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Why not have a short sticky that tells us what screen we need for HIGH DEFENITION?

Discussion in 'Televisions' started by gbmitie, Sep 5, 2005.

  1. gbmitie

    gbmitie
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    I, like many others, am waiting for HD to start but do I know what screen type I need to buy? Do I heck! I have read about pixels, scalers, interlacing, downscaling, upscaling, native resolution and so on. My life has been geared around the KISS principle so I would like a sticky that tells us what type of display we need to view HD.

    From what I can gleam, at the moment we need 2 displays.

    One for 720p. and an other for 1080i each display to have the native resolution that supports each format otherwise it is not pure HD. Anything else is a compromise.

    gbmitey
     
  2. Stephen Neal

    Stephen Neal
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    Hmm - the problem is there is no simple answer. Different people prefer different display types. Some love LCD, others love plasma. Some love DLP, others can't stand them. There isn't a single answer.

    As for the 720 vs 1080 issue - it isn't quite as clear cut as you might at first think.

    There aren't many HD Ready displays (if any) that will display a 1080i source in 1080i. Most convert to 1080p or 720p - and can't cope with 1080i. (AIUI only the ALiS Plasmas can display interlaced video - they do it in 1024i by cropping 28 lines at the top and bottom of frame. CRTs can also display 1080i natively - but I don't think there are any HD Ready CRTs available in the UK)

    Hate to add to the confusion - but a 1080i interlaced video signal doesn't have a full 1080 lines of resolution - the interlacing process reduces the vertical resolution to around that of an 800p system - so the difference between 720p and 800p vertically isn't that much.

    And also - there is more to picture quality than resolution...

    Sadly this area is "early adopter" territory still - and sadly there are no easy answers to it all yet. In time some specific technologies may win out...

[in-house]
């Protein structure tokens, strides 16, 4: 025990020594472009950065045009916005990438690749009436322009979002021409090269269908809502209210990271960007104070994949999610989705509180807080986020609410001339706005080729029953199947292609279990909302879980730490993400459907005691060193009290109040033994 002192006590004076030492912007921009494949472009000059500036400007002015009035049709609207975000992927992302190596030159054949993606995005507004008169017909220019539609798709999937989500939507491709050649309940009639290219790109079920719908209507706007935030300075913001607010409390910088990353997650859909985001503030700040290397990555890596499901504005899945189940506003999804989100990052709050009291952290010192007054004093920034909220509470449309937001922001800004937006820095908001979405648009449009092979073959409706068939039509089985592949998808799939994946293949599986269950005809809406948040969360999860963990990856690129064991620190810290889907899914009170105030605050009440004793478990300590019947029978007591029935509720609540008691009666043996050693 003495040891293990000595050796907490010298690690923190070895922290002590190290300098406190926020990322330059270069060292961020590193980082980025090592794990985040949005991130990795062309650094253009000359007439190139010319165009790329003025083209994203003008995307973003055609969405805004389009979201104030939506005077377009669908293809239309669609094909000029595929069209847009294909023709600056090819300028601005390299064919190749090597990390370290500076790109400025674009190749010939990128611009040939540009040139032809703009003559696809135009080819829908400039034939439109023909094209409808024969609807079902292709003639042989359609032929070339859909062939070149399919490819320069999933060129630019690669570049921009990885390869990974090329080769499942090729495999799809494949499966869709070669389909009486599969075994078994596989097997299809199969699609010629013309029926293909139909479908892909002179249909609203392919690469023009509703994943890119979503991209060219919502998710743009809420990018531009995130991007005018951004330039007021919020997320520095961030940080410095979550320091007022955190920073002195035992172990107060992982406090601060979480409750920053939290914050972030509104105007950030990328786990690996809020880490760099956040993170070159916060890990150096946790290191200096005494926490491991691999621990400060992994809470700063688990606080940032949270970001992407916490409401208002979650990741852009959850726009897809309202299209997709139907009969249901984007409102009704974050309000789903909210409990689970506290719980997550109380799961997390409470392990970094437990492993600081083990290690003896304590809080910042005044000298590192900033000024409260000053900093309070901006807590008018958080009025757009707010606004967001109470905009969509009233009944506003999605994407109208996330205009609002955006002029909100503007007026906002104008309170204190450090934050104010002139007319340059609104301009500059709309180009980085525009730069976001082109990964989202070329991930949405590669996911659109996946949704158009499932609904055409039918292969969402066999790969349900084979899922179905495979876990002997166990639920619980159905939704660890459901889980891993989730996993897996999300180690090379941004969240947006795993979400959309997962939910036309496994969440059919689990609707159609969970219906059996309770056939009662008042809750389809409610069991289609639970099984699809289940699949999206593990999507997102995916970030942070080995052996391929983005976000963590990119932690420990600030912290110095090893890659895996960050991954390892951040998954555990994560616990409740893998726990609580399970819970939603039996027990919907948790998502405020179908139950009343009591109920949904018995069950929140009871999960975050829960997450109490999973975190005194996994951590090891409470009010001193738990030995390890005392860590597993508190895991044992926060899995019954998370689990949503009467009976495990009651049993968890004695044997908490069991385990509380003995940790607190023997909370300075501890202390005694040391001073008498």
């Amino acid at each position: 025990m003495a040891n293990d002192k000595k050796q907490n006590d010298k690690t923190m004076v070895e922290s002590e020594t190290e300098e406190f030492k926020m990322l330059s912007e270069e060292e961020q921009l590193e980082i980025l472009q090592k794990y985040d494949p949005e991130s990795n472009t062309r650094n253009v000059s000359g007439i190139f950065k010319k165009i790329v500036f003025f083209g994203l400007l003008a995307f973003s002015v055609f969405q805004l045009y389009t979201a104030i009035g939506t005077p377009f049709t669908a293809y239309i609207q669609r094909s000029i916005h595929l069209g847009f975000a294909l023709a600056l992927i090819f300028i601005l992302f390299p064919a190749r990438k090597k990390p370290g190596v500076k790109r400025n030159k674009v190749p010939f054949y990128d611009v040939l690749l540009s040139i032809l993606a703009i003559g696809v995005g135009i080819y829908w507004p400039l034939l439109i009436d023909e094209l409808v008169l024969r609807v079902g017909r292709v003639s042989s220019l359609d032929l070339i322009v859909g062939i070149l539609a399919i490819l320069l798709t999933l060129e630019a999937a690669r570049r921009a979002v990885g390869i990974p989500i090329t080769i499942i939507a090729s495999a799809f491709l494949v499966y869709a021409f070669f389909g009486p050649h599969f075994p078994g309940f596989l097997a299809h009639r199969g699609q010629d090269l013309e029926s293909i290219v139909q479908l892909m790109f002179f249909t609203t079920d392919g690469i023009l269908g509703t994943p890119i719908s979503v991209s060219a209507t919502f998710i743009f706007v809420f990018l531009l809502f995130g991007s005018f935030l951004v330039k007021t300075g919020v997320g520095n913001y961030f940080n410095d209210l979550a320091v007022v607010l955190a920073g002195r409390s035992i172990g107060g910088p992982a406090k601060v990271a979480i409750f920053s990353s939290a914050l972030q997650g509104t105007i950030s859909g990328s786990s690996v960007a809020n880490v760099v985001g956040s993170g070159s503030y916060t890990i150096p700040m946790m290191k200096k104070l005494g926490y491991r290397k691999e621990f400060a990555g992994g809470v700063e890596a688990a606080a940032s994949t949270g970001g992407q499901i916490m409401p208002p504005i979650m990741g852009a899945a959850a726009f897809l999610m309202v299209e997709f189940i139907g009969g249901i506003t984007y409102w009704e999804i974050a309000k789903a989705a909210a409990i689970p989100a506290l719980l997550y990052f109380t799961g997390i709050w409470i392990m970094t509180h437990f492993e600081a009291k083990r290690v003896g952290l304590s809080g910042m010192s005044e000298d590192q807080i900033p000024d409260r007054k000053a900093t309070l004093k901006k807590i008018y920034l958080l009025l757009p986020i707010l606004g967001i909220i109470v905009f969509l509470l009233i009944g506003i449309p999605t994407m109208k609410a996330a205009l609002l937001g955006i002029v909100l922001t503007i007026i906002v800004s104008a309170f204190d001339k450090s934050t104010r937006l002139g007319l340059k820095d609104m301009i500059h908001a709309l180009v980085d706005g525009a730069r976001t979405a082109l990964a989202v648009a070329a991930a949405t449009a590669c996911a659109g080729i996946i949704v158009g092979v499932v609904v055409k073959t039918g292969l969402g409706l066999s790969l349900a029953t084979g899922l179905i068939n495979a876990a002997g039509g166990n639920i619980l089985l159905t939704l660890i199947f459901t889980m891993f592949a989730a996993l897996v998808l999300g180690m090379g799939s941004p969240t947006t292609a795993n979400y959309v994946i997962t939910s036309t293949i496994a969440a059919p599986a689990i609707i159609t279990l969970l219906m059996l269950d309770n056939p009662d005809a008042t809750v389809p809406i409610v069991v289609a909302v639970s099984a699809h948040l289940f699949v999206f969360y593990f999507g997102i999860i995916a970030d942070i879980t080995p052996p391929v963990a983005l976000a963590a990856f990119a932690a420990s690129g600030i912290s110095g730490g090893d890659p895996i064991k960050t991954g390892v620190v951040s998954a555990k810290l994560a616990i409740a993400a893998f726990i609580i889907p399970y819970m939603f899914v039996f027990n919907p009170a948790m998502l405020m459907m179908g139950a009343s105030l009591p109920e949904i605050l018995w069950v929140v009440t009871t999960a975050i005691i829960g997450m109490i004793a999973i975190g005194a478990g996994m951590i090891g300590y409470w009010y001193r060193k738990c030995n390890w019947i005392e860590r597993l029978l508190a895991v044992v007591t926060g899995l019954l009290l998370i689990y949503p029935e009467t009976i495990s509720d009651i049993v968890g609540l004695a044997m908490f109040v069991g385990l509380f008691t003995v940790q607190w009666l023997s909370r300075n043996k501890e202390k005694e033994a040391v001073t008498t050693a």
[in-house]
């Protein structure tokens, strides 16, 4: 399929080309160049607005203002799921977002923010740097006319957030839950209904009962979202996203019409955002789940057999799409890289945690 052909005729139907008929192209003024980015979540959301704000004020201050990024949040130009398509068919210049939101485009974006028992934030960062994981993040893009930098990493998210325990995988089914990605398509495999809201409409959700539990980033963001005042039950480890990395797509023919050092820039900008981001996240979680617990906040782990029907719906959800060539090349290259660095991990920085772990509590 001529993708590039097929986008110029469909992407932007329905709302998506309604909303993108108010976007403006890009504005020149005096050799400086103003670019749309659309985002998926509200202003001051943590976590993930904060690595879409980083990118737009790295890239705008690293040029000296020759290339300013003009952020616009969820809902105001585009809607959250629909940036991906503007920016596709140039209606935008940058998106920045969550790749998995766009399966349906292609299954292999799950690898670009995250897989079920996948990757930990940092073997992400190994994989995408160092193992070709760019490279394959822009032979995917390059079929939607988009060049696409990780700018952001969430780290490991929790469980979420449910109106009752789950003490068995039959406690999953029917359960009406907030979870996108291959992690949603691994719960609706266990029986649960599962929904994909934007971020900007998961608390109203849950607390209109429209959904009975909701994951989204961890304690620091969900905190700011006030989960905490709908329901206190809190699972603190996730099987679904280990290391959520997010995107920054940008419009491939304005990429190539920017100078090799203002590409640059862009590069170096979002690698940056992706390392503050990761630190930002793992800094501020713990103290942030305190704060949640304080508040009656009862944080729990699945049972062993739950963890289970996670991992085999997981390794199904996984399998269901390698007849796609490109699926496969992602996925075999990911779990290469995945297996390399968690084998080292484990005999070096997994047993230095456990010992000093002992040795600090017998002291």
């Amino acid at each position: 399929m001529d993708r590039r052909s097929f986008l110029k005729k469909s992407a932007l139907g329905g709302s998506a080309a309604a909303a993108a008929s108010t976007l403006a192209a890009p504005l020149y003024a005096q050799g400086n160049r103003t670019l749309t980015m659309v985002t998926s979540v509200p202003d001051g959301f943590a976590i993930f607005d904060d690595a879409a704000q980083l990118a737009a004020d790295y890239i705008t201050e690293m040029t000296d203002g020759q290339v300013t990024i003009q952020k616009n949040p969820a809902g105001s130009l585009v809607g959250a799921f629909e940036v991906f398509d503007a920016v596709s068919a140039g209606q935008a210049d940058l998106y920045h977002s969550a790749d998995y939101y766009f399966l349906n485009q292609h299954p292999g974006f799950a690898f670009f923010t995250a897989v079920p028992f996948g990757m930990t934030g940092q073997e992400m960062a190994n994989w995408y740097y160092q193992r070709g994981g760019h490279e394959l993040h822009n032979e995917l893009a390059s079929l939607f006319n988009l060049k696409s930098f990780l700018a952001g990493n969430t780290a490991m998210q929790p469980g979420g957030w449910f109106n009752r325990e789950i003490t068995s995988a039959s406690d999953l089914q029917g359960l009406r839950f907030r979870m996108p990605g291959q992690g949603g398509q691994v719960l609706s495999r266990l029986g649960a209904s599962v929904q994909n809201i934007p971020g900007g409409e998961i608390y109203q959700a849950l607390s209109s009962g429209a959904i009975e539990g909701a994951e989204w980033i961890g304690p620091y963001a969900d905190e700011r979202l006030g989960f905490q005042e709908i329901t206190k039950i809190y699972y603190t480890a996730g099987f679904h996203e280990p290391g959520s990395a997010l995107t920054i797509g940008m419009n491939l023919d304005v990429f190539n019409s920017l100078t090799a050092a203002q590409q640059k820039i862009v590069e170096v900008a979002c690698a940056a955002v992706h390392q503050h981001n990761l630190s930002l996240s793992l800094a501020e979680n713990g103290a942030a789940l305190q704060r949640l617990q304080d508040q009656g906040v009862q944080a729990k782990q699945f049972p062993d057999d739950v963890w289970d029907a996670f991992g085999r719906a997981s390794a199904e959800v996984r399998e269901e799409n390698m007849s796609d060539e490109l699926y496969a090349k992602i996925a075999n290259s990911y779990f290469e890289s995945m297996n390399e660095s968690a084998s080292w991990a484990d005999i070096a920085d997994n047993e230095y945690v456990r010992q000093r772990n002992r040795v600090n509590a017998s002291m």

3. gbmitie

    gbmitie
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    thanks for great reply. I am hoping the World Cup will be in HD next June and I just want to get a display that will last a few years!!

    I now know the KISS principle will not apply to HD for sometime to come. I would have a 50hz 36" display any day but cant lift the blighters.

    cheers

    gb--
     
  4. paolo999

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    I'm curious to know what you mean there. Do you mean that a 1080i camera is effectively "de-tuned" (optically / CCD / otherwise) to prevent it rendering a discrete horizontal pixel, i.e. prevent it from being a picture buzz nightmare, hence an approximate performance of 800 lines? (I'm assuming here that our hypothetical camera has a 1080x[something] CCD. Whether such a thing exists or not I don't know.)
     
  5. Stephen Neal

    Stephen Neal
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    1080i signals should be vertically filtered somewhere in the production process to reduce high-vertical frequency information. The reason for this is that HF detail is only present in every other field, and thus produces flicker at the frame NOT field rate. In 50Hz land this means very fine vertical detail flickers at 25Hz if not correctly filtered. You see this on poorly filtered PC graphics used in low-cost broadcast applications.

    CCD cameras used for interlaced TV do this filtering "in camera". A 1080i CDD camera, as you would expect, (*) has a 1080 line sensor, and this captures a progressive 1080 line image at the field rate. However rather than throw away half of the lines in the frame, and clock out every other line to create a field, pairs of frame lines are averaged to create the field. To increase the resulting resolution, however, a line off-set is used between fields, so that the averaging process is altered. This also acts as a vertical filter - reducing interlace flicker.

    So if you imagine a frame being converted to interlaced representation - field 1 would contain an average of lines 1&2, an average of lines 3&4 etc. whilst field 2 would contain an average of lines 2&3, and average of lines 4&5. (The actual frame would be refreshed between fields 1 and 2 though - so the content of the lines would be different between fields if the scene moved)

    Film scanning performs this filtering using alternative methods.

    (*) 1080i images can also be captured on other types of CCD. For example Philips have a clever CCD that has 4320 lines. Different combinations of these lines are averaged and used to create a 1080p frame, 1080i fields, a 720p frame and 576i and 480i fields. (4320 is a neat number divisible by both 1080/540 and 720)
     
  6. paolo999

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    Cheers Stephen - Interesting insight about the in camera thing. I'd guessed that had to be happening conceptually, but wondered whether it was simply a product of optical "spill" between the CCD sensors or whether there was something more active going on.

    My guess is that there's a bias to the averaging, otherwise a still picture will be exactly half res. So odd field line 1 is, say, 75% of frame line 1 and 25% of frame line 2. The even field line 1 is the reverse

    Make sense?
     

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